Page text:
Lessons from the Elections of 2011 and 2015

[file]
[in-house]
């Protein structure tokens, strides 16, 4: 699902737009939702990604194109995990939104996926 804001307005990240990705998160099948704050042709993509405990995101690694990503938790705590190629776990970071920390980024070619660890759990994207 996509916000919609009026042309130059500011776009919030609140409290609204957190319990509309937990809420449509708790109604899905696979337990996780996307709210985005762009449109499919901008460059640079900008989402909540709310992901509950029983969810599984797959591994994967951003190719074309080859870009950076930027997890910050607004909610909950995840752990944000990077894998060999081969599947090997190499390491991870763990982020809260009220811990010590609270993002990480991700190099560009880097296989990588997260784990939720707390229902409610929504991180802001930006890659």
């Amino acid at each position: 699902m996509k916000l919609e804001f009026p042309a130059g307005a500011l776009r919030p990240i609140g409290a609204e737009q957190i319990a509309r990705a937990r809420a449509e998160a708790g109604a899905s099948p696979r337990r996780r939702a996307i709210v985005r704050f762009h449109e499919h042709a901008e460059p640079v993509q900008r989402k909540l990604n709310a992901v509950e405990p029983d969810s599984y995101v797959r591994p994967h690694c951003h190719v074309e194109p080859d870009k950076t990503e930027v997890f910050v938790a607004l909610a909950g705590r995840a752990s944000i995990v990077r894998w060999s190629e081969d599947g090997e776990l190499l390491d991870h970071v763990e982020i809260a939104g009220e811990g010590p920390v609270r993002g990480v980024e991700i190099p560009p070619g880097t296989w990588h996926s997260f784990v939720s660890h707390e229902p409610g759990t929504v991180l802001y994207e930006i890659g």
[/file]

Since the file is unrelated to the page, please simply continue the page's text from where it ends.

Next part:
Just before the elections that brought in the current administration to power, Nigerians were told that the APC Candidate, General Muhammadu Buhari was not going to participate in any debate. Many were shocked; some saw nothing untoward about it, and even excused it. While the rest decided to ignore what it meant. Instead, the APC released a manifesto, that in hindsight, now looked more of fiction than words born of meticulous planning, and backed by research or serious political will. I remember watching events unfold with a palpable disinterest. We had been there before, and I believed, wrongly, that Nigerians had little to say in the political process that brought Politicians to power. And I wasn’t alone. And I have come to realize certain Politicians bank on such thoughts to win. They bank on our disinterest, which gives them the baton with which they control the narrative and subsequently, the results. Buhari, who had contested the Presidential elections three times prior to 2015 and lost all, won the APC’S primary by beating Kano State Governor Rabiu Kwakwanso, Former Vice-President, Atiku Abubakar, and Rochas Okorocha, without much as articulating his plans for the country. His biggest attributes were not his ability to sway with his words, or his intellectual sagacity, but the perception of him as a sort of savior, especially in the North. He was what you could call a populist candidate, adapted into Nigeria’s inherent peculiarities, and therein lied my scepticism. Populism elevates the individual over the system; and tries to sell a notion of a messiah that is all knowing and who has the sole attributes to bring change. Buhari successfully styled himself as the man who was incorruptible and who has an active disdain for the elites who have been plundering our resources for the better part of the country’s independence. Even though it took a coalition with former PDP party members for him to stand a chance in the election, Buhari directed most of his angst against the same ruling elites, taking great pains to contrast himself with them. In a speech to APC delegates just before the election, he said; “while some who have occupied those same positions have grown mysteriously rich, I still live on my army pension. I own no companies profiting from government contracts.” “I am what you see before you – a simple man who believes in serving both God and his country. A man who is impatient for change, who loves Nigeria and seeks to serve it once again.” Buhari, rode on his wave of popularity in the North, and then made the right coalitions in the south and West to win just enough to be declared President. It mattered little that for all his years outside power, he had little to show for it, and his economic policies while he was head of state was neither here nor there. Without much evidence to back himself up besides the cliche, he still managed to control the narrative that he was a savior ready to rid Nigerians of corrupt elites. In 2011, Goodluck Jonathan, then the Vice-President campaigned with something almost akin to his successor. Even though he had been in around the corridors of power for the better part of the decade, and had benefited from it, he still ironically, and successfully painted himself as an outsider. He was obviously helped by the so called “Cabal” during the last days of Yara Dua who tried to stop him from becoming President, even though it was the constitutional thing to do. His viral campaign about having no shoes, and his journey from grass to grace had one end game – to make him look like the ordinary Nigerian who has but his dreams and hopes, and in Jonathan’s case, also a good name that brought him luck. Not to mince words, Jonathan was no outsider and the whole “no shoes” was to sell us a poor candidate. He had been deputy Governor and then later, Governor of Bayelsa State. Yet, somehow, they managed to control the narrative so much so that Churches and even Comedians started using him as an example of the will of God and the importance of giving your child a positive name. My thought then, and still my believe now, is that any candidate with his years in power who has little or zero tangibles to show, and still has to pander, mostly, to the emotional and intangibles, has to be questioned, vigorously. And I see us making the same mistakes again. One of the biggest mistakes we could make, is to allow those who colluded to plunder our common wealth and were rightly butted out in almost emphatic fashion, to reinvent themselves, not only as beacons of good governance, but as the only true hope of the common man. We should not allow them control that narrative. If not, then we haven’t learnt anything, and history will mock us, before repeating itself, loudly.